Accessibility 101: An afternoon at the TeachAccess bootcamp

This past year I joined the AccessComputing alliance as a project co-PI with Richard Ladner. The alliance’s mission is to increase the participation of people with disabilities in computing fields, and secondarily to increase the access to knowledge about accessibility in computing fields. One of the projects I took on when I joined was helping to increase the number of faculty teaching accessibility in their classes.

As part of this effort, we’ve partnered with TeachAccess, a wonderful consortium of industry companies including Adobe, Microsoft, Facebook, Yahoo, Google, Twitter, Dropbox, Intuit, LinkedIn, and a number of universities. TeachAccess has a simple goal: produce a large number of software developers who know a little bit about accessibility. The reason for this goal is clear: accessible design is not only the right thing to do ethically, but it’s often the legally required thing to do, and a clear market differentiator. There’s a reason, after all, that Apple shipped the original iPad with a standard built-in screenreader called VoiceOver: there are 285 million legally blind people in the world. That’s a lot of customers who can’t use your tablet without it!

To accomplish this goal, TeachAccess is starting to develop training materials for higher education instructors, to help Computing and Information Science faculty learn the basics of accessibility, which increases the odds that they might add it to their courses. We invited TeachAccess to pilot their materials at the University of Washington, where there are already a ton of latent interests in accessibility, and increasingly teaching on accessibility, as part of the DUB community.

Mary Bellard (Microsoft), Megan Lawrence (Microsoft), and Matt May (Adobe) led the 3-hour bootcamp, which was full of interesting points that every professor teaching software development should know:

  • Over a billion people in the world (nearly 1 in 7) have one or more disabilities. Many people have multiple disabilities. Again, if you’re in industry and you’re ignoring accessibility, that’s a lot of customers you’re ignoring.
  • Most of the world has moved beyond the medical model of accessibility (there’s something wrong with the individual with a disability) to a sociocultural model of accessibility (there’s something wrong with the environment). Mary showed this fun video to illustrate:
  • The first time that most developers learn about accessibility is when they get assigned an accessibility bug to fix. That’s not a great context in which to learn about accessibility.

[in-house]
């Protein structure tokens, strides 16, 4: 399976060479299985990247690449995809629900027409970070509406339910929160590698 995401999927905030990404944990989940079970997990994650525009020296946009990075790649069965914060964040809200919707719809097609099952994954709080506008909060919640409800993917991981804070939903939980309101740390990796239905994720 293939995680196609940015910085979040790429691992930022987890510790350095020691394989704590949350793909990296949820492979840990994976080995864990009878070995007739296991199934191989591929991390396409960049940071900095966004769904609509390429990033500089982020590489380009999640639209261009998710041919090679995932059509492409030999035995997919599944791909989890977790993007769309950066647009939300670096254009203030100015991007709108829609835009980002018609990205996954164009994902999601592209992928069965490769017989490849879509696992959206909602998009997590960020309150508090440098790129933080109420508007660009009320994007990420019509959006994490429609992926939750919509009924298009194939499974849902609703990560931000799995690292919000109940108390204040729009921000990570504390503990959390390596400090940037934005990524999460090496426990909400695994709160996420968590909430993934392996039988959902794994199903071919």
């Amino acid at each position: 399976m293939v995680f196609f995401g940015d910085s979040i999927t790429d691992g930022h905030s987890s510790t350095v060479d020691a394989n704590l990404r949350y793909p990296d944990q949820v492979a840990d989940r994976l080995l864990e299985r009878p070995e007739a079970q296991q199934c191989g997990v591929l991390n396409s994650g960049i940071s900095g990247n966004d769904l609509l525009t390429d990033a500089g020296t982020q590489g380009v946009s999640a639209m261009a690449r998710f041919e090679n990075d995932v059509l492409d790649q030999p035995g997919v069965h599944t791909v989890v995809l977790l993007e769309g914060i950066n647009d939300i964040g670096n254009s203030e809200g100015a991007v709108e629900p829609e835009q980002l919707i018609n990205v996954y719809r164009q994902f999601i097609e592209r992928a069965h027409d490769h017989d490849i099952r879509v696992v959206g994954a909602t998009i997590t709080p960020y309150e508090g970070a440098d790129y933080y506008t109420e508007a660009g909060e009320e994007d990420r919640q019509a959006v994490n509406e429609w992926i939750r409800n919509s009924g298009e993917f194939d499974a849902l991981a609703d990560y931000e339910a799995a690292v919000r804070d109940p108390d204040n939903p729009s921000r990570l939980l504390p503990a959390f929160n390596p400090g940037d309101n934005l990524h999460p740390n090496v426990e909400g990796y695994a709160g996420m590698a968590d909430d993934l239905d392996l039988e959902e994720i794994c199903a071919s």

• A lot of knowledge about web accessibility is (ironically) hard to find and inaccessible. TeachAccess has worked on an awesome (and accessible) tutorial on web accessibility. You now have no excuse to not knowing this stuff.
  • Inclusive design can benefit more than just people with disabilities. I gave the example of converting my spoken lectures into web accessible readings in a flipped classroom not just benefiting English-language learners, but also people who are blind, and people with reading disabilities.
  • As evidence of the benefits of inclusive design, many mainstream technologies originally came from access technologies, including texting, text-to-speech, speech synthesis, and video chat.

At the end of the bootcamp, we discussed some of the paths of least resistance to integration in CS curriculum:

  • HCI. If your department is lucky enough to teach HCI, this is probably the most appropriate place for accessibility content.
  • Software Engineering. Accessibility can fit as a regulatory requirement for front ends that students build.
  • Web development. Web accessibility standards are a natural fit.
  • Operating Systems. All OSes have graphical user interface frameworks, and all modern frameworks have accessibility APIs.

There’s so much more to know about accessibility, but even getting a million developers to know the facts above through courses like these would have profound effects on the accessibility of software.

Want to know more? With Richard, I’ve written more about AccessComputing’s efforts to spread teaching of accessibility:

Ko, A.J. and Ladner, R. (2016). AccessComputing Promotes Teaching Accessibility. ACM Inroads, 65–68.

Expect to see more from our team in the coming months and years!

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